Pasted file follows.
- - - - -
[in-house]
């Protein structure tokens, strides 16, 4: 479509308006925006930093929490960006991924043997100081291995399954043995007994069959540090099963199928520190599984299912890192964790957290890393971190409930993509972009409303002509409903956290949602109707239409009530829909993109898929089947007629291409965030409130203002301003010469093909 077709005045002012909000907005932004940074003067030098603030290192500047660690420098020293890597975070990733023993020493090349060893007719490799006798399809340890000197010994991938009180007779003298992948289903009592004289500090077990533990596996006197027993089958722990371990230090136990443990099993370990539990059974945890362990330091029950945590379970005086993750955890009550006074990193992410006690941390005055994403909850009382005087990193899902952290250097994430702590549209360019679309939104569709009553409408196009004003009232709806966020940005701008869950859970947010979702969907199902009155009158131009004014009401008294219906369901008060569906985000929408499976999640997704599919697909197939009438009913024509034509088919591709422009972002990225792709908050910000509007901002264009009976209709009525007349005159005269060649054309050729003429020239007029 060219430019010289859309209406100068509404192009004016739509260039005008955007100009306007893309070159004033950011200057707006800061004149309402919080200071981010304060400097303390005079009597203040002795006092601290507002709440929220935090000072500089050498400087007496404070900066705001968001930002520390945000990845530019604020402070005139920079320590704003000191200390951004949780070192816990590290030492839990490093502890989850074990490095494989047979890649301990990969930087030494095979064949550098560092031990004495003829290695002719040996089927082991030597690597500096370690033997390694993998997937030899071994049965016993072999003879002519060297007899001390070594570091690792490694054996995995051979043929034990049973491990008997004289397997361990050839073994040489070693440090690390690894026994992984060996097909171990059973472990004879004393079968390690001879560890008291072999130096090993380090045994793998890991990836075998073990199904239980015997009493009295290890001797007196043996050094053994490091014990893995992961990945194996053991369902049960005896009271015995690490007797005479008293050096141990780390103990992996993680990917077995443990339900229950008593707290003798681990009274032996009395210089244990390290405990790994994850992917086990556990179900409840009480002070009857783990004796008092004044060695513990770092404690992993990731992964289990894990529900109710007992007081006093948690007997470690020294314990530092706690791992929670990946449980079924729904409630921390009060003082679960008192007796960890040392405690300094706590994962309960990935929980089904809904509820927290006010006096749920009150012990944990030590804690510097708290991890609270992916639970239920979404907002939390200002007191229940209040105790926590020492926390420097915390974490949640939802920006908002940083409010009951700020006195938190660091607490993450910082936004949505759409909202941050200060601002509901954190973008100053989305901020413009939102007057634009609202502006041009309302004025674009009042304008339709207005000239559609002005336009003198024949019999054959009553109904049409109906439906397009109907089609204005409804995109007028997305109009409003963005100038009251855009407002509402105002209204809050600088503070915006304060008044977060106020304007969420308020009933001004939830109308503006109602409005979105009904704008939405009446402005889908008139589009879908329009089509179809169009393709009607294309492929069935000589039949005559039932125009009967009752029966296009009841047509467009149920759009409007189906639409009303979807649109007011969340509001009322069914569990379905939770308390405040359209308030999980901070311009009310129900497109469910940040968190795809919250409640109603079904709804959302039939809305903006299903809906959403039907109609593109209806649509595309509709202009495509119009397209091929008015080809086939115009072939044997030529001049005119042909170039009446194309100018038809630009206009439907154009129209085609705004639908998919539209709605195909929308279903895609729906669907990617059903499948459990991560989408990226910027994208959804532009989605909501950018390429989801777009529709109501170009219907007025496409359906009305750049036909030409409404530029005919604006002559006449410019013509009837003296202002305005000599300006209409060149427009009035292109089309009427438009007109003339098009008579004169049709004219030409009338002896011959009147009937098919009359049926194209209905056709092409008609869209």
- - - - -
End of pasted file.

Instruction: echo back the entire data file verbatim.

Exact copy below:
[in-house]
């Protein structure tokens, strides 16, 4: 479509308006925006930093929490960006991924043997100081291995399954043995007994069959540090099963199928520190599984299912890192964790957290890393971190409930993509972009409303002509409903956290949602109707239409009530829909993109898929089947007629291409965030409130203002301003010469093909 077709005045002012909000907005932004940074003067030098603030290192500047660690420098020293890597975070990733023993020493090349060893007719490799006798399809340890000197010994991938009180007779003298992948289903009592004289500090077990533990596996006197027993089958722990371990230090136990443990099993370990539990059974945890362990330091029950945590379970005086993750955890009550006074990193992410006690941390005055994403909850009382005087990193899902952290250097994430702590549209360019679309939104569709009553409408196009004003009232709806966020940005701008869950859970947010979702969907199902009155009158131009004014009401008294219906369901008060569906985000929408499976999640997704599919697909197939009438009913024509034509088919591709422009972002990225792709908050910000509007901002264009009976209709009525007349005159005269060649054309050729003429020239007029 060219430019010289859309209406100068509404192009004016739509260039005008955007100009306007893309070159004033950011200057707006800061004149309402919080200071981010304060400097303390005079009597203040002795006092601290507002709440929220935090000072500089050498400087007496404070900066705001968001930002520390945000990845530019604020402070005139920079320590704003000191200390951004949780070192816990590290030492839990490093502890989850074990490095494989047979890649301990990969930087030494095979064949550098560092031990004495003829290695002719040996089927082991030597690597500096370690033997390694993998997937030899071994049965016993072999003879002519060297007899001390070594570091690792490694054996995995051979043929034990049973491990008997004289397997361990050839073994040489070693440090690390690894026994992984060996097909171990059973472990004879004393079968390690001879560890008291072999130096090993380090045994793998890991990836075998073990199904239980015997009493009295290890001797007196043996050094053994490091014990893995992961990945194996053991369902049960005896009271015995690490007797005479008293050096141990780390103990992996993680990917077995443990339900229950008593707290003798681990009274032996009395210089244990390290405990790994994850992917086990556990179900409840009480002070009857783990004796008092004044060695513990770092404690992993990731992964289990894990529900109710007992007081006093948690007997470690020294314990530092706690791992929670990946449980079924729904409630921390009060003082679960008192007796960890040392405690300094706590994962309960990935929980089904809904509820927290006010006096749920009150012990944990030590804690510097708290991890609270992916639970239920979404907002939390200002007191229940209040105790926590020492926390420097915390974490949640939802920006908002940083409010009951700020006195938190660091607490993450910082936004949505759409909202941050200060601002509901954190973008100053989305901020413009939102007057634009609202502006041009309302004025674009009042304008339709207005000239559609002005336009003198024949019999054959009553109904049409109906439906397009109907089609204005409804995109007028997305109009409003963005100038009251855009407002509402105002209204809050600088503070915006304060008044977060106020304007969420308020009933001004939830109308503006109602409005979105009904704008939405009446402005889908008139589009879908329009089509179809169009393709009607294309492929069935000589039949005559039932125009009967009752029966296009009841047509467009149920759009409007189906639409009303979807649109007011969340509001009322069914569990379905939770308390405040359209308030999980901070311009009310129900497109469910940040968190795809919250409640109603079904709804959302039939809305903006299903809906959403039907109609593109209806649509595309509709202009495509119009397209091929008015080809086939115009072939044997030529001049005119042909170039009446194309100018038809630009206009439907154009129209085609705004639908998919539209709605195909929308279903895609729906669907990617059903499948459990991560989408990226910027994208959804532009989605909501950018390429989801777009529709109501170009219907007025496409359906009305750049036909030409409404530029005919604006002559006449410019013509009837003296202002305005000599300006209409060149427009009035292109089309009427438009007109003339098009008579004169049709004219030409009338002896011959009147009937098919009359049926194209209905056709092409008609869209």